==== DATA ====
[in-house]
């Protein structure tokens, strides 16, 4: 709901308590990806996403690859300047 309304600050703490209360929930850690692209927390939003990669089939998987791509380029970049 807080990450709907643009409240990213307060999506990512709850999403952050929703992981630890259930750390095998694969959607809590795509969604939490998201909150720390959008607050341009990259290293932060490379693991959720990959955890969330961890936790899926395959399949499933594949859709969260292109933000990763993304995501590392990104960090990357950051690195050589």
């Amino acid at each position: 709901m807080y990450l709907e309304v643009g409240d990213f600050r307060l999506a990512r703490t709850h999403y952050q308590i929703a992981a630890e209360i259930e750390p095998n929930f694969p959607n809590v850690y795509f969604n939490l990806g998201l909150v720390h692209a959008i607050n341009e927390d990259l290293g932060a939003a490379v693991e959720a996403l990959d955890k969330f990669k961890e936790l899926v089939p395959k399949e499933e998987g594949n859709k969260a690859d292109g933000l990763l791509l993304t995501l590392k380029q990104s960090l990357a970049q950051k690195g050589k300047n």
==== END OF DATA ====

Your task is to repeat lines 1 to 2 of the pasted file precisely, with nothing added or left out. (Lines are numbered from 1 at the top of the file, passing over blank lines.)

[in-house]
């Protein structure tokens, strides 16, 4: 709901308590990806996403690859300047 309304600050703490209360929930850690692209927390939003990669089939998987791509380029970049 807080990450709907643009409240990213307060999506990512709850999403952050929703992981630890259930750390095998694969959607809590795509969604939490998201909150720390959008607050341009990259290293932060490379693991959720990959955890969330961890936790899926395959399949499933594949859709969260292109933000990763993304995501590392990104960090990357950051690195050589």